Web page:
AG&P unveils first ultra-shallow draft small LNG carrier

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A new type of liquefied natural gas (LNG) transport may soon be plying local waters after infrastructure solutions provider AG&P (Atlantic, Gulf and Pacific Company) announced on Friday that its first small LNG carrier (LNGC) would be built in the Philippines.

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Speaking at the 4th Annual Gas Asia Summit in Singapore, Mr. Derek Thomas, Head of AG&P’s Advanced Research Unit said the company will finance and build the 4000 to 8000 cubic meter capacity LNGC in 16 months at its world-class manufacturing facility in the Philippines. The vessel will be available for sale or lease, making it immediately available for new developers of LNG-related projects.

In a first for the rapidly emerging small-scale LNG infrastructure industry in Southeast Asia, the LNGC will serve as a ‘work horse’ for near shore LNG milk-run deliveries to locations that have limited access including shallow rivers and restricted harbors with low water depth, the company said.

“LNG can be break-bulked—breaking larger LNG cargoes into smaller shipments—and transported in small volumes over short distances using coastal tankers, specialized trucks and trains to a variety of customers. The availability of a smaller scale delivery network through break-bulking has enabled both distributed power generation and a variety of industrial applications in various manufacturing and processing facilities. Our new scalable LNGC is a plug-and-play customizable supply solution that requires lower capital cost making LNG more accessible and economically viable for small or developing LNG import markets,” Thomas said.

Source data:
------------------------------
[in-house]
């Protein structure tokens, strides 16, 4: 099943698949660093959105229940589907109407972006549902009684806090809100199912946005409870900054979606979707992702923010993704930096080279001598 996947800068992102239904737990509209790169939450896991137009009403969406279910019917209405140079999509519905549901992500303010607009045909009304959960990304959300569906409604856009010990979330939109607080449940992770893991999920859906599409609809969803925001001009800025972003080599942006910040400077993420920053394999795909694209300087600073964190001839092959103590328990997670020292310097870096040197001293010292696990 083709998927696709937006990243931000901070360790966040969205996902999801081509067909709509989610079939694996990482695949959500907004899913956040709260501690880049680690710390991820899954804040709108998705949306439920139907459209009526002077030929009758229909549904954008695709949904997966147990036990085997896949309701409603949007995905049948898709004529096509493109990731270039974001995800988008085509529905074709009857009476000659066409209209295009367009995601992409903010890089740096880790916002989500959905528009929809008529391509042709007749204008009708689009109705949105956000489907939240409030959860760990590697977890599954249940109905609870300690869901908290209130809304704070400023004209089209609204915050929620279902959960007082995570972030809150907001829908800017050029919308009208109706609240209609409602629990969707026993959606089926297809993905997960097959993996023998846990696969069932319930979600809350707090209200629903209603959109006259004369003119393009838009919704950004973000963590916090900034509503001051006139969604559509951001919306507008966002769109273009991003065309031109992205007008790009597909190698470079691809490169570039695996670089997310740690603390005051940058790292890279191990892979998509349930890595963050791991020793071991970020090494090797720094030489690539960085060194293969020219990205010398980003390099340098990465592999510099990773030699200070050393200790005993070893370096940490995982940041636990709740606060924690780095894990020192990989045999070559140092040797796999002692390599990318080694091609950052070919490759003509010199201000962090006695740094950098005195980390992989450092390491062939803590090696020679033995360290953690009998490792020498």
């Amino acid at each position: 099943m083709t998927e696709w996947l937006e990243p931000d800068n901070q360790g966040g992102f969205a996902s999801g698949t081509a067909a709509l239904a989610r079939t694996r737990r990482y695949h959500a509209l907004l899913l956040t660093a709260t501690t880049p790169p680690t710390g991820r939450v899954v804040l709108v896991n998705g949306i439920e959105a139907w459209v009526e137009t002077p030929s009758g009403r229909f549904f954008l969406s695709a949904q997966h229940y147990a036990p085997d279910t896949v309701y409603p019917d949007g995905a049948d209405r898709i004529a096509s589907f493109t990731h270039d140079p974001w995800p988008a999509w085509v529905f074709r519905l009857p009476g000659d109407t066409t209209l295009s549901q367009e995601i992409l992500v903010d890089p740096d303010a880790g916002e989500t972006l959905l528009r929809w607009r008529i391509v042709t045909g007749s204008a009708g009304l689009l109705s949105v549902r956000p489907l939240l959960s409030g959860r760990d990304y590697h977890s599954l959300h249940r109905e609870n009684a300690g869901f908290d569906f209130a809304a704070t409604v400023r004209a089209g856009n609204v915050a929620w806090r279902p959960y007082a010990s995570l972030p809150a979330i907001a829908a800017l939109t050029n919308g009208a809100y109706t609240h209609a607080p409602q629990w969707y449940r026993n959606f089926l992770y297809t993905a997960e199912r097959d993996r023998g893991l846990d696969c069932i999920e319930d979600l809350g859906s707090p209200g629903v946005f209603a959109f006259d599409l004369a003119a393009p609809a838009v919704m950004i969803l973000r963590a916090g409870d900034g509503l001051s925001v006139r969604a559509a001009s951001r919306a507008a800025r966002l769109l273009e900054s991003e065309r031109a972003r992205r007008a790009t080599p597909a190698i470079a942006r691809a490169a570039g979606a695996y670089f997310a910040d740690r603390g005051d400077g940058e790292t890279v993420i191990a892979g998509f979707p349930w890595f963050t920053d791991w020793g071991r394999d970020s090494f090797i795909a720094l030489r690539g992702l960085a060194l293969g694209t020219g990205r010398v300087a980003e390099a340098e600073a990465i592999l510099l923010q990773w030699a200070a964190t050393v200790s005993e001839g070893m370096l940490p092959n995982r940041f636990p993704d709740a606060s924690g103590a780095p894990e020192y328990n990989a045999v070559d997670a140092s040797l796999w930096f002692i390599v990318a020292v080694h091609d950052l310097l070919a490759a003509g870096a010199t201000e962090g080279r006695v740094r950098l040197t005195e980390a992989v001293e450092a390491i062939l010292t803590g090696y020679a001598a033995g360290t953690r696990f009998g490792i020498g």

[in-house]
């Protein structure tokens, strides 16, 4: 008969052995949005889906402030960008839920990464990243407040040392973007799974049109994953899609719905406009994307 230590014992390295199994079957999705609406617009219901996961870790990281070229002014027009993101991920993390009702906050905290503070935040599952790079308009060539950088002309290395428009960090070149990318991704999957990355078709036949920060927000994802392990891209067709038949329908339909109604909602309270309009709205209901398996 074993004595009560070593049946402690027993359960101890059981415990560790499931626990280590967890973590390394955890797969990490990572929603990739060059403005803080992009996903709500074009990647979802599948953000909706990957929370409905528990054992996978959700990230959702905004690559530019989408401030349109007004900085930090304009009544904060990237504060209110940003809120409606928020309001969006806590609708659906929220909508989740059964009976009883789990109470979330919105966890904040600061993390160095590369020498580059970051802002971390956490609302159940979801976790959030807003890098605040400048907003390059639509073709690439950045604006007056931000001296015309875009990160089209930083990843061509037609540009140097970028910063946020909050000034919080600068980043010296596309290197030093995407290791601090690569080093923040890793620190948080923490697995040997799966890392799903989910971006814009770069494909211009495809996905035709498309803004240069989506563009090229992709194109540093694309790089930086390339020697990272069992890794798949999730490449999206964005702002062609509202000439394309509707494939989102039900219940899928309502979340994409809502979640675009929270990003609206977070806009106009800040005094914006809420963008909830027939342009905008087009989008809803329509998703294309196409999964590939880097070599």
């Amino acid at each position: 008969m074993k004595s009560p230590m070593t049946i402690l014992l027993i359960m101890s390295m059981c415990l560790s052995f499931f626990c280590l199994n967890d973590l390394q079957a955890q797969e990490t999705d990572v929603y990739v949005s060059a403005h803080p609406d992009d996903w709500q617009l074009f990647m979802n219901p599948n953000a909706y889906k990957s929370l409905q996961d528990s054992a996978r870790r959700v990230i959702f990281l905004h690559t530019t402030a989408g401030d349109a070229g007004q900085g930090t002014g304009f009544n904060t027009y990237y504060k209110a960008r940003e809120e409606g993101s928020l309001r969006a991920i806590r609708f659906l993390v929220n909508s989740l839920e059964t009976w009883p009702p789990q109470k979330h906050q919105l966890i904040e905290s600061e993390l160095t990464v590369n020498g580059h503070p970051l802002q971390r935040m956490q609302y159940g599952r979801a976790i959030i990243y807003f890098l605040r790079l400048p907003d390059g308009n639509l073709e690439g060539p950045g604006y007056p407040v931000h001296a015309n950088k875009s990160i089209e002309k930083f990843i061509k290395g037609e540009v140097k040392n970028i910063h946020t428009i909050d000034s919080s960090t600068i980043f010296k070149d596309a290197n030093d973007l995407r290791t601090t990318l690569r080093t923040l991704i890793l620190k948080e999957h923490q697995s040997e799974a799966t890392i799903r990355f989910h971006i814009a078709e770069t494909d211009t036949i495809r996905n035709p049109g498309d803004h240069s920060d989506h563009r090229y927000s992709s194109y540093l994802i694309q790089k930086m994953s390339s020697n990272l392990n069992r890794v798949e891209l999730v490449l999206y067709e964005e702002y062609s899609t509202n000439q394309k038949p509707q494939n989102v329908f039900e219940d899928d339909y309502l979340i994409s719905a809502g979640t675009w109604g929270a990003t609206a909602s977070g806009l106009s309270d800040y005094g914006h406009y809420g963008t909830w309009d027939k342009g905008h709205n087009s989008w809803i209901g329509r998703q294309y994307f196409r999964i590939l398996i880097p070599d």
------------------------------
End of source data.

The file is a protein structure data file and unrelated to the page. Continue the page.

The LNGC is a timely innovation in Southeast Asia, which is currently a growing market for LNG and where small-scale LNG solutions are most relevant. It is projected that the region’s demand for gas will increase from 22.4 trillion cubic feet (Tcf) in 2012 to 63 Tcf in 2040. The LNGC is especially ideal for archipelagic countries such as the Philippines, where some regions remain either inaccessible or too small to be feasibly served by current vessel models.

The LNGC workhorse has a unique hull design that reduces the waterline entrance angle and vessel resistance in waves. It can be ballasted in open water improving both stability and speed and does not need handling tugs. The vessel cargo capacity is easily scalable from 4000 to 8000 cubic meters’ capacity, with flexibility to travel near shore or take on LNG cargo from a floating storage unit (FSU) anchored offshore. It can navigate open seas as well as riverine waterways with a minimum speed requirement as low as eight knots.

AG&P recently created a franchise for small- and mid-scale LNG infrastructure to build-out a complete virtual LNG pipeline. With in-house design and engineering capabilities coupled with asset construction and delivery services, AG&P has the capability to develop flexible and economic solutions that best fit the customer’s needs and optimizes an asset’s value, the company added.

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